Somehow, Cape Cod Wave Magazine is 10 years old.
Today is our birthday. We would like to thank you for reading these last ten years. While we have tried to introduce you, photographically and with video, to every beach and hiking spot we have found on Cape Cod; and while we have also tried to highlight and promote all the great local original music being made on this peninsula; the reason for this magazine is our longform stories.
These stories, ranging from 2,000 words to 10,000 words, are not quick reads. They are deep dives. We spend a long time on them because we think they are important stories that deserve to be told.
Among these are our profiles – artists, musicians, politicians, surfers, teachers, writers, bartenders and scientists. Cape Codders.
They are all interesting. And every time we have written a profile, we have been surprised. It turns out that everyone is more than they first appear to be. Indeed, people contain multitudes. As does Cape Cod itself. The rich variety of our profiles attest to that.
Along the way, we were thrilled to add the great Tim Miller, film reviewer for the Cape Cod Times for decades, to our lineup.
And we have also continued to cover, in various ways, the most important story on Cape Cod – the relationship of jobs and wages to the cost of housing. It is a story that is becoming more urgent every year.
This magazine is free. There is no paywall. These stories, we believe, are important. We want you to read them.
We are often asked, How do you make money? The answer is, We wish we knew how to make money on journalism.
Sure, we could put a paywall up. Maybe it would work. Maybe it would not work. But the fact is that many of our stories would not have been read by many of you had we decided that money trumps the importance of journalism.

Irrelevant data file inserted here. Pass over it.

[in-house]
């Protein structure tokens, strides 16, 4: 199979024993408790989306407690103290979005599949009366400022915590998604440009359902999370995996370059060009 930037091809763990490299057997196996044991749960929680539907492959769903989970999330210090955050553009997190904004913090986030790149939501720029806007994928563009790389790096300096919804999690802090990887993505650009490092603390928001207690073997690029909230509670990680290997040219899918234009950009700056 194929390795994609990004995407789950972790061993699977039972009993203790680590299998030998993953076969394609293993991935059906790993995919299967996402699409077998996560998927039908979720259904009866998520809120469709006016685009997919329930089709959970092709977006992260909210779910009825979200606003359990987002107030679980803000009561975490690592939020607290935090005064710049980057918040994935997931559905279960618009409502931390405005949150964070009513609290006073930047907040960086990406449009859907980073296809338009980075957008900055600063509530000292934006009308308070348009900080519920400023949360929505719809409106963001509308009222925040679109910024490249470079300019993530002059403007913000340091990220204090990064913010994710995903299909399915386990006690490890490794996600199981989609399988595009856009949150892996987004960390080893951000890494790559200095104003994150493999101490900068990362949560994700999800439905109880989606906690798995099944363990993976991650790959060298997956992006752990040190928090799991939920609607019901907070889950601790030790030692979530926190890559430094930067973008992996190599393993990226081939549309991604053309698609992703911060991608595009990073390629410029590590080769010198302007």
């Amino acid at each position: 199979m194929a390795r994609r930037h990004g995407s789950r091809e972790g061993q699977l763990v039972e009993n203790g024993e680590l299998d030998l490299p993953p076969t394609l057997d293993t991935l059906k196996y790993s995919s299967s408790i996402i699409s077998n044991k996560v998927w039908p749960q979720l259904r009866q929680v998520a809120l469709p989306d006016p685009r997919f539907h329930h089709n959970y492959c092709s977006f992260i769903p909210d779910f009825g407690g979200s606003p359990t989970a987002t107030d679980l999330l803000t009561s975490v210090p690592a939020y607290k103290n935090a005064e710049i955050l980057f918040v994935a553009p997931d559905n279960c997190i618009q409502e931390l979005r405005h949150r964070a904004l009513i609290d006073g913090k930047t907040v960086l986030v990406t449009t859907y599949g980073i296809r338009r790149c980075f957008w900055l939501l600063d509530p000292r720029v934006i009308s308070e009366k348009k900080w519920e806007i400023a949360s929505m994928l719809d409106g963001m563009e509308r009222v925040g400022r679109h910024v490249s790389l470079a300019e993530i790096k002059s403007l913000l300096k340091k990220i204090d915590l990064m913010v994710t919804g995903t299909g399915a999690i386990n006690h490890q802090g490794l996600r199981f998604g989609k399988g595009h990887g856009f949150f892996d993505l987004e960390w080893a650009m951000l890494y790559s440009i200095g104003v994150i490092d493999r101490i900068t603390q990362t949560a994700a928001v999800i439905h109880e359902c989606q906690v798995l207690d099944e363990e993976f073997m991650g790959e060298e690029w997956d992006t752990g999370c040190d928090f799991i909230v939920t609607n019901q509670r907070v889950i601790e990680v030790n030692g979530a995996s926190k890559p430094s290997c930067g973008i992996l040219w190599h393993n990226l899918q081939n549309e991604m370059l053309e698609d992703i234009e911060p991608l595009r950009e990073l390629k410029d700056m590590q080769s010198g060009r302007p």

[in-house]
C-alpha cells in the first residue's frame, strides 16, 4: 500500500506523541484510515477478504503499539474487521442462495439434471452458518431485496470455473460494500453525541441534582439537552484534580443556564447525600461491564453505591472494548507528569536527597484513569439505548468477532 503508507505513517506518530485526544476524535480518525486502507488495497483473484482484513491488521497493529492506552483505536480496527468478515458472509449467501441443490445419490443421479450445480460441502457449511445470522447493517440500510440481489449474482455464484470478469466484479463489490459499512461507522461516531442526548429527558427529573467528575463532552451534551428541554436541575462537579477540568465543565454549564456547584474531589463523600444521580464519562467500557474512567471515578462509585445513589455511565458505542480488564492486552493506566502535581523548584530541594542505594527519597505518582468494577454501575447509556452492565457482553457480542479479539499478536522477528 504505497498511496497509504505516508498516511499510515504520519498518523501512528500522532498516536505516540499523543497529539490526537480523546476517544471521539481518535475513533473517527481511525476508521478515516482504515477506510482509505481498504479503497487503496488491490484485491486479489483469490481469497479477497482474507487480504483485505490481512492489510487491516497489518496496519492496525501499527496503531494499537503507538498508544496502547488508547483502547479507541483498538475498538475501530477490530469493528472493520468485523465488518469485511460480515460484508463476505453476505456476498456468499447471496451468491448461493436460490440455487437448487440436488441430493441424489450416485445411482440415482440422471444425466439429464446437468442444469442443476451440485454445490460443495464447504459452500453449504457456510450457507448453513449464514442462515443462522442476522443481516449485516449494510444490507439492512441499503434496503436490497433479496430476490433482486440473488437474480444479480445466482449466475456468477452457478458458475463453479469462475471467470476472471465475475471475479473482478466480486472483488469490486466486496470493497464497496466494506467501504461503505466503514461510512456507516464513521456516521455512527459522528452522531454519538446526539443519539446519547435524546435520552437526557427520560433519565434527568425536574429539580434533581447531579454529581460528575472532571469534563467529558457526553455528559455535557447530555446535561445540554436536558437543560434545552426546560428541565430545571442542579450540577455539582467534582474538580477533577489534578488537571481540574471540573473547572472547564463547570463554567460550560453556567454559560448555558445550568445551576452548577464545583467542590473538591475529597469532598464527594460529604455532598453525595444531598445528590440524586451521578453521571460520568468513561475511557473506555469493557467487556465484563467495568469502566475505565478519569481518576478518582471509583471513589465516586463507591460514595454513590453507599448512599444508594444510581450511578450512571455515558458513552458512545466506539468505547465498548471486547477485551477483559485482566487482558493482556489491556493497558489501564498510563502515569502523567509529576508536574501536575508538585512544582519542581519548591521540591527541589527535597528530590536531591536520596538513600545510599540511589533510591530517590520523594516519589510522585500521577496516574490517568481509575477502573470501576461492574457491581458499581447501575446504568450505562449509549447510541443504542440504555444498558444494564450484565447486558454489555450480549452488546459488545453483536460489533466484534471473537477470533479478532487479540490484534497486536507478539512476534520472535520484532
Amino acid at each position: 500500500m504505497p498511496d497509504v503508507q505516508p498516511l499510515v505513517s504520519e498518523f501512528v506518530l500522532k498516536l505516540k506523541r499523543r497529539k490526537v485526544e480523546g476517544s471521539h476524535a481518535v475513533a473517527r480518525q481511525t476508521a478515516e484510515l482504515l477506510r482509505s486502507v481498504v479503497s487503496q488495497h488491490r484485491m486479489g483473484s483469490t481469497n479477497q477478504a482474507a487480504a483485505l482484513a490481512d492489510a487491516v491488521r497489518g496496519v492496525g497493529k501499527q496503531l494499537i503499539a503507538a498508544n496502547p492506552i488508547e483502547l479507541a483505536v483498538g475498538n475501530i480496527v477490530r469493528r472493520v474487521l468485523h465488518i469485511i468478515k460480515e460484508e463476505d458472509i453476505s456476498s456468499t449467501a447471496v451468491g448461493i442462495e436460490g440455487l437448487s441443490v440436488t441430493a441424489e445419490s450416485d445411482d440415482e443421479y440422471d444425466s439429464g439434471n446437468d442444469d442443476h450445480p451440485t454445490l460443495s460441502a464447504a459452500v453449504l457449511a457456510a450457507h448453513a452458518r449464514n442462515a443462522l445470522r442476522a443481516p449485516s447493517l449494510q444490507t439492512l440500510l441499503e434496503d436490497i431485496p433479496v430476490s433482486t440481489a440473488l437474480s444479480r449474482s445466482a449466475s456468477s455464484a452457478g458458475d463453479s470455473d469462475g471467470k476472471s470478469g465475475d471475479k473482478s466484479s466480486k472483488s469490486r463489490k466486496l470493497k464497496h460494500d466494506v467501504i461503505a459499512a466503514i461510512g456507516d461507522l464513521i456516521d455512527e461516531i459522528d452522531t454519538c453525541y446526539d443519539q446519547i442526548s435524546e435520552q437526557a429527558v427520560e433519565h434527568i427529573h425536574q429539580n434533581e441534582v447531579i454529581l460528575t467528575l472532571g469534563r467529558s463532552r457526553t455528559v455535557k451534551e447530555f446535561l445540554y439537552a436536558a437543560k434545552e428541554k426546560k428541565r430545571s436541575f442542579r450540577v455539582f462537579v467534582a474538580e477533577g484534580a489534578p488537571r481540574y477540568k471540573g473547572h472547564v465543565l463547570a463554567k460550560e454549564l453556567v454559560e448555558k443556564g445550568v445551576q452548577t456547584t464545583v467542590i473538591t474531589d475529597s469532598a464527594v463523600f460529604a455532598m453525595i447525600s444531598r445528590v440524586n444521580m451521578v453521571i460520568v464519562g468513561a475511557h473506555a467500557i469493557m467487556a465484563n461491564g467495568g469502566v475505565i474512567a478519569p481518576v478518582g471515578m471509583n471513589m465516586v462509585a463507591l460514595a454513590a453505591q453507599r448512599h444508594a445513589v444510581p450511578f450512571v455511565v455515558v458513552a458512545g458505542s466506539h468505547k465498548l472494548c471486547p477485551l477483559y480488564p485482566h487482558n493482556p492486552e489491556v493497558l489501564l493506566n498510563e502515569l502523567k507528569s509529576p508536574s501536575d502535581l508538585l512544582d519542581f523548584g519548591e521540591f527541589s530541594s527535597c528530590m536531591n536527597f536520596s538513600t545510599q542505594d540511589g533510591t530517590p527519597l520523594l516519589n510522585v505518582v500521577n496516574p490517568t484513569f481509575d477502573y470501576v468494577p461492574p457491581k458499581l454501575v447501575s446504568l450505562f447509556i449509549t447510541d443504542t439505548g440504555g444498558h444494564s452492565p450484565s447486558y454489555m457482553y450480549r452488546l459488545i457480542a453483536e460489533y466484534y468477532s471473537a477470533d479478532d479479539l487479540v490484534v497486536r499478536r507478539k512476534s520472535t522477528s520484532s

Is this bright? No. It is not bright.
We have never claimed to be bright. We are, as we said when we first started this magazine, just a couple of knuckleheads who believe in journalism.
But here’s the thing. Someone we know and respect once posted on social media that he would never pay for a paywall for any online publication. He was not referring to Cape Cod Wave, but the comment hit home with us.
It made us sad. But it also made us realistic.
Everyone else in America, including this particular poster on social media, charges for their work. But journalism is expected to be free.
And that’s why our stories are free. The stories are meant to be read.
Meanwhile, this is hard work. These longform stories are giant, ulcerative jigsaw puzzles that take a long time to put together. There is never just one way to put the puzzle together. But we do aim for the right way.
There is a donation button at the top of our page. For those few – and yes, we’ve noticed! – who have donated over the years, we are eternally grateful.
For all of our readers, we ask that you please consider donating. Read our stories first. Then donate if you believe this work matters.
On May 16, 2013, we launched with a story about a sunrise at Newcomb Hollow Beach. “Morning in America starts here,” was the first sentence of our first story. We still believe it.
Since then, we’ve been to a lot of interesting beaches, met some amazing people, heard some of the best music being made anywhere, and tried to make journalism still matter on Cape Cod. We certainly think it matters.
If you have followed along since the beginning, you know that Cape Cod Wave is a different kind of magazine. When we launched, there were a few glossy look-at-this-pretty-house magazines around. It was a successful business model, but we are not that.
Instead, we have tried, story by story, to paint a true picture of Cape Cod. We are not a news magazine. We are a magazine about Cape Cod. We sometimes cover news. Always, we try to shine a light on subjects, places, and people that deserve it.
Thank you again for reading.
– Laura & Brian
See also Looking Back: 10 Years, 10 Stories
My Dream 10-Year Anniversary Concert That Did Not Happen
One summer in a beach town on Cape Cod… A Novel From Cape Cod Wave – “You Can’t Sell Right Field”
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